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Subject: Theme vs Best Strategic Move rss

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Bill Cook
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One of the biggest struggles in Stone Age is producing enough food to feed your people each turn. Like any good Eurogame, there are several ways to go about this... hunt, build up agriculture, buy food... but today I saw a new strategy... let them starve. One of the players made zero attempt to gather any food and simply took the 10 vp penalty each turn. It actually made a ton of sense, has not having to worry about food freed him to take other actions worth more than the 10 vp he lost. Apparently, this is a common strategy. But I never even thought of it because, well, starving your people is wrong, isn't it?

My question to you is whether you ever let theme get in the way of making your best strategic move. We want our cube pushers to have theme... we want to feel like we are doing something other than just collecting vp's. But do you ever go so far as to make a play, or not make a play that is inferior but fits the theme better?
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Pete
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You play to win the game.

Pete (channels Herm)
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Chris Berry
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I have seen the starving strategy tried several time in Stone Age. Can't remember a time I saw it win in 3 player as agriculture is so much more available to other players. It might have won once or twice in our three player games, but I'm uncertain. They couldn't make the game short enough to counter act the built in per turn advantage of agriculture (particularly of the player following them getting easy access to agriculture).
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chad winters
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I have seen the starvation strategy win many games on board game arena. The number of players didn't seem to matter it just worked most times. I tied it once online, won, and haven't used it since. Im not sure if it's because it feels wrong to starve my workers or because it just feels "cheesy" , but I don't have any urge to do it again.
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Andreas Pettersson
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I've never played Stone Age, but if a strategy like that was strong enough to be competitive it would definitely affect my opinion of the game negatively.

Seems odd that starvation doesn't remove one or more workers, much harsher and much more thematic.
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Cris Whetstone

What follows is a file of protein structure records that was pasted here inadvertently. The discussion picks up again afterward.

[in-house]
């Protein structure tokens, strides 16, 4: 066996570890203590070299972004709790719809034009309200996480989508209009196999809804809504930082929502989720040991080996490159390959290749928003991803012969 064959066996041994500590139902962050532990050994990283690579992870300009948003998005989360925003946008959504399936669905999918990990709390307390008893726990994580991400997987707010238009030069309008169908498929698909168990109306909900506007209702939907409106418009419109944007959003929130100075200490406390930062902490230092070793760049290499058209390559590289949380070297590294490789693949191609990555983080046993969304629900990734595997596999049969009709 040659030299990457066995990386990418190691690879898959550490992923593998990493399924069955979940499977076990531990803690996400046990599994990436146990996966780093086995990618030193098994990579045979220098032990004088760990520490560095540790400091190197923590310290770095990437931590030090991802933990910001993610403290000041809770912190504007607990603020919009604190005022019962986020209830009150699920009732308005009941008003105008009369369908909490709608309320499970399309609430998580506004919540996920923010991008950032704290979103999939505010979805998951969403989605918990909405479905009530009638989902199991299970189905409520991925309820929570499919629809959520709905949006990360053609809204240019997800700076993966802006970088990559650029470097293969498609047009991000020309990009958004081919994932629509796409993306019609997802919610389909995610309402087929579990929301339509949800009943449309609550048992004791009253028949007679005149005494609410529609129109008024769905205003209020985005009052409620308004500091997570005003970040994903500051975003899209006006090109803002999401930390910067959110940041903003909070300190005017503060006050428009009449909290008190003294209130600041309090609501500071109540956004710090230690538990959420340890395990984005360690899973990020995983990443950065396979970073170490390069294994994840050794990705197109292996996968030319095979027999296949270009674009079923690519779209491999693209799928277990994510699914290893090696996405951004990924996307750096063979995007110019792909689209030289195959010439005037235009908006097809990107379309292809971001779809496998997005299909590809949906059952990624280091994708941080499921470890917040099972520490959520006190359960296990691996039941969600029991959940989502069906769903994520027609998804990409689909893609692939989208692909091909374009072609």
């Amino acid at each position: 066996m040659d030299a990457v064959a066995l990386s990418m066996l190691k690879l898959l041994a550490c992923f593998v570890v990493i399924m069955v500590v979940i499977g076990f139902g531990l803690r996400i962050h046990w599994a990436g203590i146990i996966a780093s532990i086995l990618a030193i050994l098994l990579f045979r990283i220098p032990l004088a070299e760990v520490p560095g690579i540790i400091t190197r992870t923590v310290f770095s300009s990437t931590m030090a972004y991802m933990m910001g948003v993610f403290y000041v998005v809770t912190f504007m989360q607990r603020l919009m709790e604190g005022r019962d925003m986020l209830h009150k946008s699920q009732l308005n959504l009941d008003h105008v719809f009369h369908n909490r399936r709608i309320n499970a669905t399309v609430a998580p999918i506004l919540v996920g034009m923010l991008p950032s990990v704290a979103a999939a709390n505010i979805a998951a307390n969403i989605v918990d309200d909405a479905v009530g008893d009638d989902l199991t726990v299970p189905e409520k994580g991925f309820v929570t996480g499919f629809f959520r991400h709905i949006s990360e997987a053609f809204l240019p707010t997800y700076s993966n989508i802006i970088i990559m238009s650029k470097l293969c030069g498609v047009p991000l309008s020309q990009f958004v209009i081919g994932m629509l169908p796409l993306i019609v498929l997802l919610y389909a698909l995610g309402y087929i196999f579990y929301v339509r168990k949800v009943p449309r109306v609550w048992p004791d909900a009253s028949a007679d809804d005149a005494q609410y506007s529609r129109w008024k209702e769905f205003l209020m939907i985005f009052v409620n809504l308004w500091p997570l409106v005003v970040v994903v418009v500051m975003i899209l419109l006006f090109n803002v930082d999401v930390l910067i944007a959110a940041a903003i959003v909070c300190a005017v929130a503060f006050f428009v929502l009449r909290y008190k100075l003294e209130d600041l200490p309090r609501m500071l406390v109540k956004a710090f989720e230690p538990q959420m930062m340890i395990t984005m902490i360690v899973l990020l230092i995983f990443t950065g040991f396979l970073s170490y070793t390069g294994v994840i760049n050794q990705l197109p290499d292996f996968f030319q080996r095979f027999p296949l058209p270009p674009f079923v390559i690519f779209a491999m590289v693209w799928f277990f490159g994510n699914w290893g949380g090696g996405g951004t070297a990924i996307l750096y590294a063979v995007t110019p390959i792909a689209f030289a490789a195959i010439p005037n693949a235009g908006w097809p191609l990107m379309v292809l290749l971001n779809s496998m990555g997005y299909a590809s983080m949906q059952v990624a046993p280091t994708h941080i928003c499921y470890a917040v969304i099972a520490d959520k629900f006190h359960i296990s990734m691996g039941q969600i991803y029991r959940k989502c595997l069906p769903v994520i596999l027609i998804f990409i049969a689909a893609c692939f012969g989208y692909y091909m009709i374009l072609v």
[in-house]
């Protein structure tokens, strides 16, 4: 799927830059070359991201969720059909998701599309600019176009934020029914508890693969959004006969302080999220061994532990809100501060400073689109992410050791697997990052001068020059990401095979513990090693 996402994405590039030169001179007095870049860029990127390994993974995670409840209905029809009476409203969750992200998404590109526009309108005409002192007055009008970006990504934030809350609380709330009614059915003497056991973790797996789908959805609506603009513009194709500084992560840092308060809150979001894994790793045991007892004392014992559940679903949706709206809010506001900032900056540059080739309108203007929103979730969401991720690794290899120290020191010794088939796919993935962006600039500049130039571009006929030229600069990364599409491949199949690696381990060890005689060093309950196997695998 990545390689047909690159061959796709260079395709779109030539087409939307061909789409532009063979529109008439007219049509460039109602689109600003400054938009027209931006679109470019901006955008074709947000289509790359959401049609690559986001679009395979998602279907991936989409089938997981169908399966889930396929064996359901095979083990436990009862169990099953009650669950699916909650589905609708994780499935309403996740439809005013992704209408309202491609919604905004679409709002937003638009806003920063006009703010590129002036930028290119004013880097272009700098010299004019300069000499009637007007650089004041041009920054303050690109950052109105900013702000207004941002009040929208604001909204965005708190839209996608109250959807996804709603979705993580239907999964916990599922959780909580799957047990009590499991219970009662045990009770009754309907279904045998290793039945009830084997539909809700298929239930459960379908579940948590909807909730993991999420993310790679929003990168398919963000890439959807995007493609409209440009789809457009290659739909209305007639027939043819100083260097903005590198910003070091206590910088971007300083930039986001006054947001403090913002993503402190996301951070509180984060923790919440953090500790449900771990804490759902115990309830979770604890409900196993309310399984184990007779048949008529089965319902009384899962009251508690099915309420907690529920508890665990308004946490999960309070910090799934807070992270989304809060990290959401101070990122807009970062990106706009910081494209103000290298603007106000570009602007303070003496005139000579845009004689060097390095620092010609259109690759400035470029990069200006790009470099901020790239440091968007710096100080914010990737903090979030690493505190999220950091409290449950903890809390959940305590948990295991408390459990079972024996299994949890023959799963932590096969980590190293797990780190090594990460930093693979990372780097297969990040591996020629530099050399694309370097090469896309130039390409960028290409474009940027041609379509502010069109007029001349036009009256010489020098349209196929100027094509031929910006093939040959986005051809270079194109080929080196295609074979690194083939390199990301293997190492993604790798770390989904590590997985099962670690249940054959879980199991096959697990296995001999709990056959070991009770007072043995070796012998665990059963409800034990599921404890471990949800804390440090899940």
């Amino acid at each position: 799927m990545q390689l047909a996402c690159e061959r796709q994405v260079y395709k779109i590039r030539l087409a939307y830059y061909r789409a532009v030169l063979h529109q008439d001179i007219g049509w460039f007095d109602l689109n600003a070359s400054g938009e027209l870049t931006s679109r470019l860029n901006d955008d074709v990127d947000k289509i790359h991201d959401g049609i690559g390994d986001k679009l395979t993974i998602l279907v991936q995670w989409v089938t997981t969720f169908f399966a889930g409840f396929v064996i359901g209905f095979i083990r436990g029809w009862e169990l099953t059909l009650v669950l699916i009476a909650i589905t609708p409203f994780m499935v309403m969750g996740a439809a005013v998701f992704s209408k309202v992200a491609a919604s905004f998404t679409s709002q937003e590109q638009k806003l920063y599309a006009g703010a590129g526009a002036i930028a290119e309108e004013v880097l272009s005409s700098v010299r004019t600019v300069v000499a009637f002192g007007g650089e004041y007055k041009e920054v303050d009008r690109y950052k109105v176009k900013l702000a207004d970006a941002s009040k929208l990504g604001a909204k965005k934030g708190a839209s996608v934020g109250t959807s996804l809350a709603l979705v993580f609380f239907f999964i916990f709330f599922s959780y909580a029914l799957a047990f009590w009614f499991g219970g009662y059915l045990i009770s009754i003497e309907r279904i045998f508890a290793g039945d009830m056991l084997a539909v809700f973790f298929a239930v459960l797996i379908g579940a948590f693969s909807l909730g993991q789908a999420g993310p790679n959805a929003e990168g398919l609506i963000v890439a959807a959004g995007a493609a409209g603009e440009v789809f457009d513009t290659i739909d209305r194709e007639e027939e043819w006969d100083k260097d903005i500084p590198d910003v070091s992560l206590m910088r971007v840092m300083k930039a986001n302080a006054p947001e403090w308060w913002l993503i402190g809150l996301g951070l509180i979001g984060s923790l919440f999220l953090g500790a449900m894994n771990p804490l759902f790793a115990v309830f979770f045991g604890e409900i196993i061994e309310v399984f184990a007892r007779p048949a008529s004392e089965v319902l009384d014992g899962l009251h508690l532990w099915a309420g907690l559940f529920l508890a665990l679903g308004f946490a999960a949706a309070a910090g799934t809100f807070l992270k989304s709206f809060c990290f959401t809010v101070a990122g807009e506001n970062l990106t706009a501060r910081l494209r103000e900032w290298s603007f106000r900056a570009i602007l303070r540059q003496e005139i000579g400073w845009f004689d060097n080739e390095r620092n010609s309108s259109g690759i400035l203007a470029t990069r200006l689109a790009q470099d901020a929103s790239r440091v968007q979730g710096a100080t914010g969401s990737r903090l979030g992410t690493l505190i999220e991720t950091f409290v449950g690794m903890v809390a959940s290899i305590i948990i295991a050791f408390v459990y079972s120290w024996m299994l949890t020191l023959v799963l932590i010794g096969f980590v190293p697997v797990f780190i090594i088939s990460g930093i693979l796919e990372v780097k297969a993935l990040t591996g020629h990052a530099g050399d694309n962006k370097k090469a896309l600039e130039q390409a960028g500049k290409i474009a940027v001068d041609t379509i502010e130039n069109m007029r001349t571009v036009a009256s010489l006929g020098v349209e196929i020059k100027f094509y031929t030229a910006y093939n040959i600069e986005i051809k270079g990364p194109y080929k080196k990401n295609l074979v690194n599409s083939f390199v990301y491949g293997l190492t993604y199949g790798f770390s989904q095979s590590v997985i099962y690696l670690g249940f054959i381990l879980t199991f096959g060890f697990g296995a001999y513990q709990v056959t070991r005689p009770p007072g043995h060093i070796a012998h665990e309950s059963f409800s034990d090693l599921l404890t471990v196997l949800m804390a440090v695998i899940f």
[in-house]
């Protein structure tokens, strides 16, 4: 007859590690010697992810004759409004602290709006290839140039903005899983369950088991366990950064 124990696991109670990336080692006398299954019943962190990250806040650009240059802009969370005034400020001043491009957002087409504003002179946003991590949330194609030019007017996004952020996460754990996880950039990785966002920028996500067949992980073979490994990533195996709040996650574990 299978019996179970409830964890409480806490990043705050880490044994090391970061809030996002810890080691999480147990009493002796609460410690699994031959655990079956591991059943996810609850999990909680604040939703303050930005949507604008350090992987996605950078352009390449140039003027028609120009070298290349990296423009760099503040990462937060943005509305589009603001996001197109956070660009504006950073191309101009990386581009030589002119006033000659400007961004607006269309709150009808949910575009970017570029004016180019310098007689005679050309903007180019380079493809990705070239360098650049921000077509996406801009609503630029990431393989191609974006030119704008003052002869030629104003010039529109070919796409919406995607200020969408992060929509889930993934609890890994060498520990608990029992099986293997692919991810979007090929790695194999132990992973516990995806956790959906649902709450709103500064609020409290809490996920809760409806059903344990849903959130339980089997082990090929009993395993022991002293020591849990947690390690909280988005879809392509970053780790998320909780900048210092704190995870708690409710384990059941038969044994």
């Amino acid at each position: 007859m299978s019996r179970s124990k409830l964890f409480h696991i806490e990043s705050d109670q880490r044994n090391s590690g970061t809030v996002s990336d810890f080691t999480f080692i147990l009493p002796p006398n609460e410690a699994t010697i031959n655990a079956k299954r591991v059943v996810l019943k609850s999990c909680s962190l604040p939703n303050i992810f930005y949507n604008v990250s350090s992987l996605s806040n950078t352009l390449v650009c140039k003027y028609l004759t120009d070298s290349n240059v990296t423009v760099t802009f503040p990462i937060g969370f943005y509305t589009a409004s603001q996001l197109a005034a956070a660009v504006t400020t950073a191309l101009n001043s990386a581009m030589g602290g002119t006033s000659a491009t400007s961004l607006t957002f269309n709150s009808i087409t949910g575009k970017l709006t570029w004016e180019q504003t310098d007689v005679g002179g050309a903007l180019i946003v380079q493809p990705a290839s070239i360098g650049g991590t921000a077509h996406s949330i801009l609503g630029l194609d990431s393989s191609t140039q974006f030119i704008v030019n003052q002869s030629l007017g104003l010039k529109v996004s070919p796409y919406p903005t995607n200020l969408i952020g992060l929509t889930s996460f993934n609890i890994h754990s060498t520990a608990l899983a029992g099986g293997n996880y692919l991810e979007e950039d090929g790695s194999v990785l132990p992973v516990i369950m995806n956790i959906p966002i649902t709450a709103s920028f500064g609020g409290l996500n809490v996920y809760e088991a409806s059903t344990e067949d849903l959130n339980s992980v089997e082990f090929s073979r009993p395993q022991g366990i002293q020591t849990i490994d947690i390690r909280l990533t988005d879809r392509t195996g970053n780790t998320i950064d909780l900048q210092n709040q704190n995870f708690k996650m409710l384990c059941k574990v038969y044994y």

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I generally lose interest in games where 'gaming the game' is a legit strategy to win. If doing something otherwise negative is a built in part of a game it doesn't bother me the same way. Say trashing a company in 18xx to prop up another. But when it's clearly not built into the design then that game has lost some respect in my eyes from the standpoint of design and play-testing.

If people choose to use it to win that's perfectly fine. I just don't enjoy playing that way or playing games where that's available.
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Bill Cook
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plezercruz wrote:
You play to win the game.

Pete (channels Herm)


Just sayin'....

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Werner Bär
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WetRock wrote:
I generally lose interest in games where 'gaming the game' is a legit strategy to win. If doing something otherwise negative is a built in part of a game it doesn't bother me the same way. Say trashing a company in 18xx to prop up another. But when it's clearly not built into the design then that game has lost some respect in my eyes from the standpoint of design and play-testing.

What makes you think this wasn't considered in the design and play-testing?

A text (german) by the designer on the publishers site:

"Zuerst möchte ich sagen, dass es von mir als Autor und von den Testgruppen als 'Co-Autoren' durchaus gewollt war, diese Strategie als Alternative zu anderen Strategien zuzulassen. Schließlich spielt StoneAge in einer Zeit, in der sich der Handel und überhaupt die Arbeitsteilung rasant entwickelt hat. Es war also, wenn ich die archäologische Literatur nur ein wenig verstanden habe, durchaus möglich, ohne Ackerbau und Jagd zu überleben. Dies sollte sich auch im Spiel wiederfinden. "

First i want to say it was intended (by me as the author, and by the test groups as 'co-authors') to allow this strategy as an alternative to other strategies. After all, Stone Age takes place at a time when trading and division of labour were rapid developing. If i understand the archeological literature at least a little bit, it was definitely possible to survive without farming or hunt. This should be reflected in the game".
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Darryl
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Over the last couple of years I have realized that for me the story that the game is telling (whether overtly or not) is important for my enjoyment.

So for me I might play a sub-optimal strategy to follow the theme of the game. For the most part the people I play with tend to play the same way.

However, that doesn't mean that we don't try "off theme" strategies if we play a game a lot. Those strategies can tell a story too.

However, s other people have said, if an off theme strategy works better than "regular" strategies I would definitely be less inclined to play that game in the future.

Starving my people leading to a game victory would definitely put me off eventually. Just my opinion of course.
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It's not even outside the theme. You're the head-honcho of a stone age tribe. If you don't procure food collectively, for instance by cooperative hunting, then each person acquires food on his own but you take a penalty due to lower efficiency of food acquisition.